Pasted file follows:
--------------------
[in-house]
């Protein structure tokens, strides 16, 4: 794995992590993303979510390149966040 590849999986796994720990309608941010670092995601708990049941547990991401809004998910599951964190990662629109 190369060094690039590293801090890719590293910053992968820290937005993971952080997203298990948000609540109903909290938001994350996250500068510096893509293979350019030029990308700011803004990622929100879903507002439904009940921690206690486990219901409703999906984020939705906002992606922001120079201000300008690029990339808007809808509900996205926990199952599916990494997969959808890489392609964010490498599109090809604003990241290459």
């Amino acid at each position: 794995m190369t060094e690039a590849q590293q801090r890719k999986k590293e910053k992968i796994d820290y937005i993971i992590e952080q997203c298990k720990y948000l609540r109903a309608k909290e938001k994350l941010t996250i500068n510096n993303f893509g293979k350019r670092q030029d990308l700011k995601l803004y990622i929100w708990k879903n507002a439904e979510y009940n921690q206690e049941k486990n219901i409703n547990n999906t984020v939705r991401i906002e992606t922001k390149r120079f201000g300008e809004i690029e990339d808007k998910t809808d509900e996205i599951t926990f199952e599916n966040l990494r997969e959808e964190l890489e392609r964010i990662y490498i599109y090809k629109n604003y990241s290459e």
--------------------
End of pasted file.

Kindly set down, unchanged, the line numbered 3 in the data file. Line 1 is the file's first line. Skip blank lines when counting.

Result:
């Amino acid at each position: 794995m190369t060094e690039a590849q590293q801090r890719k999986k590293e910053k992968i796994d820290y937005i993971i992590e952080q997203c298990k720990y948000l609540r109903a309608k909290e938001k994350l941010t996250i500068n510096n993303f893509g293979k350019r670092q030029d990308l700011k995601l803004y990622i929100w708990k879903n507002a439904e979510y009940n921690q206690e049941k486990n219901i409703n547990n999906t984020v939705r991401i906002e992606t922001k390149r120079f201000g300008e809004i690029e990339d808007k998910t809808d509900e996205i599951t926990f199952e599916n966040l990494r997969e959808e964190l890489e392609r964010i990662y490498i599109y090809k629109n604003y990241s290459e």